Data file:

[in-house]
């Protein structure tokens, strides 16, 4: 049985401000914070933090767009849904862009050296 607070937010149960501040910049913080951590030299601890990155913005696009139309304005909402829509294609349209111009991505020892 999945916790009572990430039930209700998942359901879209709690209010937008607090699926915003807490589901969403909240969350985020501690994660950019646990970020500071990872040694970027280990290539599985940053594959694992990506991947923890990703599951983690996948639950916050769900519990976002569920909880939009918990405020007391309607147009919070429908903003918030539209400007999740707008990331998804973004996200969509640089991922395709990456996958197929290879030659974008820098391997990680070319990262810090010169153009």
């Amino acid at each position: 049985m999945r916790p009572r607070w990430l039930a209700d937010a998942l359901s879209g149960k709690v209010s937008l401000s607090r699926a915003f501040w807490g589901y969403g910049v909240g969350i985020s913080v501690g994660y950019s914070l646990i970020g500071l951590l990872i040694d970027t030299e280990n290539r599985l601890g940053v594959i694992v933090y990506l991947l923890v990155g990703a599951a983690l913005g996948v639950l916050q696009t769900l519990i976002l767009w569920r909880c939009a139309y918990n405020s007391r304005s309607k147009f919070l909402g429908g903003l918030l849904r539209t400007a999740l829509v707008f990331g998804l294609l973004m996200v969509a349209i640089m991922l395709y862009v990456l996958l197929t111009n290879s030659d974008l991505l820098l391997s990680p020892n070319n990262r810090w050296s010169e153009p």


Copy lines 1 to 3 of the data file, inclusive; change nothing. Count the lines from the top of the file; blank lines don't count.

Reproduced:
[in-house]
């Protein structure tokens, strides 16, 4: 049985401000914070933090767009849904862009050296 607070937010149960501040910049913080951590030299601890990155913005696009139309304005909402829509294609349209111009991505020892 999945916790009572990430039930209700998942359901879209709690209010937008607090699926915003807490589901969403909240969350985020501690994660950019646990970020500071990872040694970027280990290539599985940053594959694992990506991947923890990703599951983690996948639950916050769900519990976002569920909880939009918990405020007391309607147009919070429908903003918030539209400007999740707008990331998804973004996200969509640089991922395709990456996958197929290879030659974008820098391997990680070319990262810090010169153009």
């Amino acid at each position: 049985m999945r916790p009572r607070w990430l039930a209700d937010a998942l359901s879209g149960k709690v209010s937008l401000s607090r699926a915003f501040w807490g589901y969403g910049v909240g969350i985020s913080v501690g994660y950019s914070l646990i970020g500071l951590l990872i040694d970027t030299e280990n290539r599985l601890g940053v594959i694992v933090y990506l991947l923890v990155g990703a599951a983690l913005g996948v639950l916050q696009t769900l519990i976002l767009w569920r909880c939009a139309y918990n405020s007391r304005s309607k147009f919070l909402g429908g903003l918030l849904r539209t400007a999740l829509v707008f990331g998804l294609l973004m996200v969509a349209i640089m991922l395709y862009v990456l996958l197929t111009n290879s030659d974008l991505l820098l391997s990680p020892n070319n990262r810090w050296s010169e153009p």